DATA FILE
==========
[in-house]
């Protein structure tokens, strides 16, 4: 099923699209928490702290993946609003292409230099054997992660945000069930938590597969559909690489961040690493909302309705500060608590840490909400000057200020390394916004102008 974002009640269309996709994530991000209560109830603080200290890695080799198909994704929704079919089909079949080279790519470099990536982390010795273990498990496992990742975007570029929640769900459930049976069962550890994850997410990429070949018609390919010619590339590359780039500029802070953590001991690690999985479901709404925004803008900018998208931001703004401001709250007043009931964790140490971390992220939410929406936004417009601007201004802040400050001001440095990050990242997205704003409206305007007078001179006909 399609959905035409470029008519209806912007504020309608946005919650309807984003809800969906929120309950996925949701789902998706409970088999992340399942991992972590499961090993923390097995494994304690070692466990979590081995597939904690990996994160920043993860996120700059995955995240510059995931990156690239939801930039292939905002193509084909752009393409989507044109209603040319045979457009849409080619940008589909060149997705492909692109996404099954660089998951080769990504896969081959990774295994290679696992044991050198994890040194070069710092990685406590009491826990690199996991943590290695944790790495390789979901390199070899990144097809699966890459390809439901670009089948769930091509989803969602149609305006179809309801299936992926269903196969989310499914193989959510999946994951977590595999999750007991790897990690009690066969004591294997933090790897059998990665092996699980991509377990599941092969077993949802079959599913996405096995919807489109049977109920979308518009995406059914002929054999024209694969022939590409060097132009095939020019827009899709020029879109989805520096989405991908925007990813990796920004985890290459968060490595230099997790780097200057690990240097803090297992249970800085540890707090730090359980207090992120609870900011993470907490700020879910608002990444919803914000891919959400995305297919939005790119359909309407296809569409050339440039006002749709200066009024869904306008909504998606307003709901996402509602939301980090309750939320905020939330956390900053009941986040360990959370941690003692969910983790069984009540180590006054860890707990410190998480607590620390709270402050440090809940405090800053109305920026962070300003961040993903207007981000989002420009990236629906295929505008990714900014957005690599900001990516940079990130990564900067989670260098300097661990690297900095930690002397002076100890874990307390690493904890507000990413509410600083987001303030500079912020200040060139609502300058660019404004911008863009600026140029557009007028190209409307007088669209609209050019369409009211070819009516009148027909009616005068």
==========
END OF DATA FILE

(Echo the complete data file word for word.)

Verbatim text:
[in-house]
């Protein structure tokens, strides 16, 4: 099923699209928490702290993946609003292409230099054997992660945000069930938590597969559909690489961040690493909302309705500060608590840490909400000057200020390394916004102008 974002009640269309996709994530991000209560109830603080200290890695080799198909994704929704079919089909079949080279790519470099990536982390010795273990498990496992990742975007570029929640769900459930049976069962550890994850997410990429070949018609390919010619590339590359780039500029802070953590001991690690999985479901709404925004803008900018998208931001703004401001709250007043009931964790140490971390992220939410929406936004417009601007201004802040400050001001440095990050990242997205704003409206305007007078001179006909 399609959905035409470029008519209806912007504020309608946005919650309807984003809800969906929120309950996925949701789902998706409970088999992340399942991992972590499961090993923390097995494994304690070692466990979590081995597939904690990996994160920043993860996120700059995955995240510059995931990156690239939801930039292939905002193509084909752009393409989507044109209603040319045979457009849409080619940008589909060149997705492909692109996404099954660089998951080769990504896969081959990774295994290679696992044991050198994890040194070069710092990685406590009491826990690199996991943590290695944790790495390789979901390199070899990144097809699966890459390809439901670009089948769930091509989803969602149609305006179809309801299936992926269903196969989310499914193989959510999946994951977590595999999750007991790897990690009690066969004591294997933090790897059998990665092996699980991509377990599941092969077993949802079959599913996405096995919807489109049977109920979308518009995406059914002929054999024209694969022939590409060097132009095939020019827009899709020029879109989805520096989405991908925007990813990796920004985890290459968060490595230099997790780097200057690990240097803090297992249970800085540890707090730090359980207090992120609870900011993470907490700020879910608002990444919803914000891919959400995305297919939005790119359909309407296809569409050339440039006002749709200066009024869904306008909504998606307003709901996402509602939301980090309750939320905020939330956390900053009941986040360990959370941690003692969910983790069984009540180590006054860890707990410190998480607590620390709270402050440090809940405090800053109305920026962070300003961040993903207007981000989002420009990236629906295929505008990714900014957005690599900001990516940079990130990564900067989670260098300097661990690297900095930690002397002076100890874990307390690493904890507000990413509410600083987001303030500079912020200040060139609502300058660019404004911008863009600026140029557009007028190209409307007088669209609209050019369409009211070819009516009148027909009616005068």